I have found it most difficult to track down a trench map that shows the numbered sections of trench referred to in the battalion diary. The most notable feature however is shown on this one: Known better as Hampshire T, it is shown here as Hampshire Trench and was a sap going north towards Le Pelerin. It was also known as Trench 117. This map shows two craters at the sap head. This appears to date the map to some time after the raid. The battalion was holding the front from east of “Keeper’s Hut”, past the Hampshire T, to “German House” and possibly a little beyond it.

It was said in an after-action report that German machine gun fire was also constant during the bombardment, and that large craters had been created in places.

Attached to war diary of 27th Infantry Brigade HQ is this report on the numbers of men of the battalion that were in each section of trench when the enemy bombardment began. National Archives piece WO95/1769. Note that small numbers of men of the 15th (Service) Battalion of the newly-arrived Hampshire Regiment (41st Division) had been sent to the battalion for their first introduction to front line conditions in what was normally considered a quiet sector. Thre eof these men, with twelve infantrymen and 7 Lewis gunners of B Company of the 11th Royal Scots were holding the exposed Hampshire T.
Part of a sketch map contained with the war diary of the 9th Division’s Assistant Director of Medical Services. National Archives piece WO95/1748. It illustrates the route of evacuation of casualties from the Ploegsteert Wood front, from six Regimental Aid Posts in the trenches (right) via two Advanced Dressing Stations in and south of the village, to the Main Dressing Stations at Nieppe and Pont de Nieppe.
Part of 27th Infantry Brigade’s after-action report on the effect of the German bombardment. National Archives piece WO95/1769.

The raid

Unform and insignia of dead men found after the action revealed that the raid had been carried out by the German 5 Königlich Sächsisches Infanterie-Regiment „Kronprinz“ Nr. 104 of 88 Infanterie-Brigade of 40th Division (4 Königlich Sächsische). Its commanding officer was Oberst von der Foehr.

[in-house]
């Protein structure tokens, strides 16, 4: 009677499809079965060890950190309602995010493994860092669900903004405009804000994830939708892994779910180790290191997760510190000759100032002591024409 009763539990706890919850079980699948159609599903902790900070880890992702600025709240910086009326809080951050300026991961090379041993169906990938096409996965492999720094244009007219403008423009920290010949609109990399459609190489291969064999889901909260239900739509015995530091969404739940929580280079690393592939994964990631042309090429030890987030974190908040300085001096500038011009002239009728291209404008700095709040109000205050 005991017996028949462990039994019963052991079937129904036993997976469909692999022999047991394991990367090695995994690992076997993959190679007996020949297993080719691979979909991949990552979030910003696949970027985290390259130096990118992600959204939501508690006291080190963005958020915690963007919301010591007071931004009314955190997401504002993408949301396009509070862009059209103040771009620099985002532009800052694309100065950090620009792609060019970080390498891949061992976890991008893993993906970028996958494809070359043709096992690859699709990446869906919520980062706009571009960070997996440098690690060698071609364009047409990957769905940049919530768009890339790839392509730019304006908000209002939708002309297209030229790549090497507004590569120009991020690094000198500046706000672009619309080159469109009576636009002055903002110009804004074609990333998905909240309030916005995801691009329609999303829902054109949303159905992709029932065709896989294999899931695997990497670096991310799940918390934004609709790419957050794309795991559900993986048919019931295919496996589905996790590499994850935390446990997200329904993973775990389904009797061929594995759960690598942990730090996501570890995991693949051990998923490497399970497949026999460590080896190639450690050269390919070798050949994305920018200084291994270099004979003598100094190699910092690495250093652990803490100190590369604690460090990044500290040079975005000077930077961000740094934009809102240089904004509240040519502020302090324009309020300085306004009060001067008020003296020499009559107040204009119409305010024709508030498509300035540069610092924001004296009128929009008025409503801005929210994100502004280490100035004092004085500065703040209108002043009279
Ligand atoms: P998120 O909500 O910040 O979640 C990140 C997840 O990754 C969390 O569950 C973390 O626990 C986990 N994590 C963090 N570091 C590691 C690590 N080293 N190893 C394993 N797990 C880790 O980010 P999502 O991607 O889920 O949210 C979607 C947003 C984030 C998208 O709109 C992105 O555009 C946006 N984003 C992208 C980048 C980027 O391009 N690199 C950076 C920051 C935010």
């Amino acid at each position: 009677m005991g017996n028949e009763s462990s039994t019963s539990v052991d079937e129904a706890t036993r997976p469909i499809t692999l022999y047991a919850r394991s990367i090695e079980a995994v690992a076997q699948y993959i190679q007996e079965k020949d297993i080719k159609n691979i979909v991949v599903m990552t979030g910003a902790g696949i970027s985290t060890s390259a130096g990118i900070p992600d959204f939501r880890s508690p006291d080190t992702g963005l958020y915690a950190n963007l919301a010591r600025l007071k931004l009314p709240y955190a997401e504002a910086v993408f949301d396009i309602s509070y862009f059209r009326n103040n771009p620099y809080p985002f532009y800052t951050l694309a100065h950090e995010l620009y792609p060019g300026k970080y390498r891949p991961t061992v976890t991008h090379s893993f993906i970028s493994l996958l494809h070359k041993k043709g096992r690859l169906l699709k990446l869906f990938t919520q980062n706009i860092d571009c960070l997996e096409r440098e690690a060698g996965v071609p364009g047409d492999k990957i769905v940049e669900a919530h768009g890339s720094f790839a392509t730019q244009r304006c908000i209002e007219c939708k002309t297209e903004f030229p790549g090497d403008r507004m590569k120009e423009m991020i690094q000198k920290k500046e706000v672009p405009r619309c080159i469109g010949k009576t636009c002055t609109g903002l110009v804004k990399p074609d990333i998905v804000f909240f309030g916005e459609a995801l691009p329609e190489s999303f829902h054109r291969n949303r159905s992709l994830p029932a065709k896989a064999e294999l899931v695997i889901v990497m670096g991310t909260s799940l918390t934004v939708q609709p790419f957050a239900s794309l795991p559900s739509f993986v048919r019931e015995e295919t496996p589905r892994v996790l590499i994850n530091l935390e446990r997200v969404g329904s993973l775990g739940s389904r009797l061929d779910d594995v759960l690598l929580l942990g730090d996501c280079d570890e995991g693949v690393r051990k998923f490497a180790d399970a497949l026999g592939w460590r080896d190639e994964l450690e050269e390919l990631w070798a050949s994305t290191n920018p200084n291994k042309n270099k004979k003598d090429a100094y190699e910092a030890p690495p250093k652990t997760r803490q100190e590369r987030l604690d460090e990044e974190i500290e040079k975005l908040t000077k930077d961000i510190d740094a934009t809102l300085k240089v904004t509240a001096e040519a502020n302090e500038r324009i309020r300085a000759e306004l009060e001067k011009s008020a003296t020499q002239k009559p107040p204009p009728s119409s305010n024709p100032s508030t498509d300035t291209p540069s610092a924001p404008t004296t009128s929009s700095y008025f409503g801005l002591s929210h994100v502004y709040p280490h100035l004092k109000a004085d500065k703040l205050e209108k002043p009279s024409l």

Part of a photograph of men of the 5 Königlich Sächsisches Infanterie-Regiment „Kronprinz“ Nr. 104, taken in 1915. With thanks to Drake Goodman for use of this image from his extraordinary collection: link

The 11th Royal Scots’ war diary reported the raid thus:

At 8.40pm two German raiding parties of about 25 [men] each attacked our trenches at junction of 117-116 and Hampshire T respectively. A third party was seen lying out just in front of their wire. The Hampshire T was blotted out and the party must have just left four land mines which were afterwards picked up.

War diary. National Archives. Piece number WO95/1773.

It does not appear that the raiding parties pressed hard. The second party ran into Lieutenant John Allan Henry with five men, who did not see the Germans until they were almost on top of them. Henry would report “I shot them down like rats and none got in“, although it does seem that a few gained a foothold in Hampshire T. The raiders threw grenades and some carried revolvers. Others bolted back to their own lines. Ten Germans, including a Sergeant, two Corporals and two Lance Corporals were killed and left in the British position. A number of demolition charges were found to have been left behind, and it was thought that the raid had aimed to destroy what the Germans believed to be the entrance(s) to a mine. They had possibly noticed large parties that had been working over several nights to build a concrete emplacment.

British Newspaper Archive. From the “Midlothian Advertiser” of Friday 28 July 1916. The then Captain John Allan Henry MC.

The battalion’s casualties

The initial reports talked of about 100 casualties in all, of whom about 20 had been killed and of those some could not be found and were presumed buried by debris. Many of the latter were of C Company, positioned on the left. A note added “56 wounded”.

The dead